Idealistic?  You bet.  Unrealistic?  You decide.  But here’s what I know for sure.  The issue of bullying in our schools, where students of every single minority, including gays and lesbians, should feel safe in order to get the best education possible, must be hammered and hammered hard.  If an example must be made of one or two particularly offensive bullies, so be it.  Every student must know what will happen if he or she is in any way involved in bullying other students for whatever reason.      
One death due to bullying is one too many.  To say that nothing can be done about it, so we might as well give up and accept it, is, in my opinion, the same as saying nothing can be done about cancer, so why bother fund raising, conducting research, and working to find a cure.  Not good enough, Mr. Denley, not good enough at all.  You should be ashamed of your position.   

(Note:  As of November 9, my letter had not been selected for publication in The Vancouver Sun.)


  1. There are 2 things I don't get. #1: Why are the people in charge so reluctant to take action against the bullies? And #2: If it's okay to name the ones who commit suicide why is it not okay to name the bullies? Personally I think bullying at school should be a criminal code offense because it goes way beyond "mischief." Maybe we need to put pressure on the politicians to make that happen. Perhaps only THEN will the bullies be held accountable. If Prime Minister Harper is going to get tough on crime, school bullying is a good place to start.

    Alison in Victoria

  2. Here are quick and dirty answers to your two questions, Alison, which I've wondered myself for most of my life:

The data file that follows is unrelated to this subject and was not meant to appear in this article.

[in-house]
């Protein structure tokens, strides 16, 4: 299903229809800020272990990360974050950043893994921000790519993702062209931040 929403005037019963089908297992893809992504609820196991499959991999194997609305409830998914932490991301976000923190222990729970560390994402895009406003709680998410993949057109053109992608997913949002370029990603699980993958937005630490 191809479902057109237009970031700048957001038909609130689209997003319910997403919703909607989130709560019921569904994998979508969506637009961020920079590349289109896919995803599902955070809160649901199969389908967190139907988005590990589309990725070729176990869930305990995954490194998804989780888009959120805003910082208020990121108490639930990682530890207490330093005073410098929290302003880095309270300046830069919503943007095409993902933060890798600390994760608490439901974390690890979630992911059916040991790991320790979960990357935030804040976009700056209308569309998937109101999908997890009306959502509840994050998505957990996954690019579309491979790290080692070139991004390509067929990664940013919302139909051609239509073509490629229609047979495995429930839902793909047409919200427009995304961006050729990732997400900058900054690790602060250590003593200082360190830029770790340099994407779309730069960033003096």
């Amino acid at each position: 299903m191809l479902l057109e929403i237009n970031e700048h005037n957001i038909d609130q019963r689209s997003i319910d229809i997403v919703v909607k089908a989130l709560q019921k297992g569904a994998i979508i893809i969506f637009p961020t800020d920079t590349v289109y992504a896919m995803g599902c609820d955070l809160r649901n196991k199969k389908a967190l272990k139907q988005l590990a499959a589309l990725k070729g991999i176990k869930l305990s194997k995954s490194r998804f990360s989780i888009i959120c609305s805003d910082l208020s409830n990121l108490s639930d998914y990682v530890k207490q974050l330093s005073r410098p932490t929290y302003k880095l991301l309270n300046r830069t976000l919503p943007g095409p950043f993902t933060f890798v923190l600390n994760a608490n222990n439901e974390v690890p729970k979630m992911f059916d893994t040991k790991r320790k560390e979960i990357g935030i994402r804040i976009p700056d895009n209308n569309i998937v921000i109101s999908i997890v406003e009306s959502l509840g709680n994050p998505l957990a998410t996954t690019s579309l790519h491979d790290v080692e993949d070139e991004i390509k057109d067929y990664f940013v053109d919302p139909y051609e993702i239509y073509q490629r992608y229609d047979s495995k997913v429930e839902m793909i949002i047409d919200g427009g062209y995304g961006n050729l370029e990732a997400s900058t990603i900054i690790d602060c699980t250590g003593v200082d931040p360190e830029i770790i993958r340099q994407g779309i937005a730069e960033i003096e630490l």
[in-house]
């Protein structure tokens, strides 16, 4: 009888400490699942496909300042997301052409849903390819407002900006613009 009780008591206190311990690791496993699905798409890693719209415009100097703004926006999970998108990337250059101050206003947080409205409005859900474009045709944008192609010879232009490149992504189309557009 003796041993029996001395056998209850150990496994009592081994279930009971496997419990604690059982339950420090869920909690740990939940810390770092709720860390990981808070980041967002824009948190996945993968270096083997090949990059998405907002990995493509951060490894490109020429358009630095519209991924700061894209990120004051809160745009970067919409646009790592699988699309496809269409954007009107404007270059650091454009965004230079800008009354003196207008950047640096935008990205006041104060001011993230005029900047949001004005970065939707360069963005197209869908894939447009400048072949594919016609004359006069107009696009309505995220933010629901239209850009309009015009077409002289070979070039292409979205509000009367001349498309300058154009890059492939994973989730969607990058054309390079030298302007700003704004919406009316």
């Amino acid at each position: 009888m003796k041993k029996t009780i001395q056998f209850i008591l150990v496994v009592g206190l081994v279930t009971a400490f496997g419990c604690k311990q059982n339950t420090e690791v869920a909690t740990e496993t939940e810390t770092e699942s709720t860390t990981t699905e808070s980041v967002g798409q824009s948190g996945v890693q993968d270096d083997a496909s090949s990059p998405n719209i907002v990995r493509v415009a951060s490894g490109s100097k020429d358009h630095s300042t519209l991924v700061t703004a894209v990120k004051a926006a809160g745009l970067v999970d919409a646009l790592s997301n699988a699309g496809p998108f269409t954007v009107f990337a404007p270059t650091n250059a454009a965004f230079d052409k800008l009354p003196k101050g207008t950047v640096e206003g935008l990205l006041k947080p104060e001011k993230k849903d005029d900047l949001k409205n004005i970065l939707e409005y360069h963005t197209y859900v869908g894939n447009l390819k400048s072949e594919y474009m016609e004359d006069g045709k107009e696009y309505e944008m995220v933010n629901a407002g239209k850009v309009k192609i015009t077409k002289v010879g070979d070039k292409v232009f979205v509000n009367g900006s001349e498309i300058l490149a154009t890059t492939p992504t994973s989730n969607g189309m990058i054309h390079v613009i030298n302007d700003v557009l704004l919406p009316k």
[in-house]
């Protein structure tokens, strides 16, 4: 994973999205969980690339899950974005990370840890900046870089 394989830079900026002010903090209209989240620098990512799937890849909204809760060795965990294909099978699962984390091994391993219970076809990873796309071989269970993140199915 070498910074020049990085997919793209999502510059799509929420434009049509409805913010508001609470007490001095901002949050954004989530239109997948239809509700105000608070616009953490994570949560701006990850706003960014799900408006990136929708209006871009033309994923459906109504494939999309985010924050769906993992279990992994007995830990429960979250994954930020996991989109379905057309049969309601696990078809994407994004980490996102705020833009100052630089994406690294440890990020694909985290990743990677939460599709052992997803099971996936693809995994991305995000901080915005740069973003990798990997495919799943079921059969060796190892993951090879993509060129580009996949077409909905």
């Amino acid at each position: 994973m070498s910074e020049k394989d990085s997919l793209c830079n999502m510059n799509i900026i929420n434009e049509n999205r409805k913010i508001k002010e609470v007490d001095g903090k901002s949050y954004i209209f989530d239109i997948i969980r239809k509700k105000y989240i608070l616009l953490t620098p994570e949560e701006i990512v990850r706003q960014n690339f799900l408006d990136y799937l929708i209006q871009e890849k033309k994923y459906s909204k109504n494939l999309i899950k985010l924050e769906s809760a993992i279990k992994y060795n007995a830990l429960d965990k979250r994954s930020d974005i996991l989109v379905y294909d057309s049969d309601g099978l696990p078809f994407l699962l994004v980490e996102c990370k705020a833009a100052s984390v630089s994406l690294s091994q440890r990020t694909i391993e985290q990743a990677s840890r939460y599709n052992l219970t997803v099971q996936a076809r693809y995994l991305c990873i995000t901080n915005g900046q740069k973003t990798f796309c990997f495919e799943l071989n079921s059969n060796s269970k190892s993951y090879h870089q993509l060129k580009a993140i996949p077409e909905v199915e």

1). People are reluctant to take action against bullies because, although kids are bullied for many different reasons, one of the major ones is sexual orientation. In many people's minds, homosexuality is bad, immoral, and evil. So, to support the bullied and come down on the bullies is as much as saying, I don't believe homosexuality is bad, immoral, and evil, and I support gay and lesbian kids. You'd have to be pretty strong to withstand the criticism that would be directed at you. In other words, we need to change the perception that homosexuality is bad; then the mainstream community will consider the bullying against gay kids to be bad, too.

    2). The reason why the names of those who commit suicide are known, while the names of the bullies who contributed the suicide are not, is because there's more shame in being bullied (for example, if you're gay) than there is in bullying. I had this very conversation with my mother yesterday. I didn't dare tell her and my father about being bullied in school because I would have had to reveal why I was being bullied. I couldn't do that because there was (and still is) too much shame associated with being gay. So I shut my mouth and took it. The bottom is line, the rights of the bully are put before the rights of the bullied. That's the way it's always been, and that needs to be changed.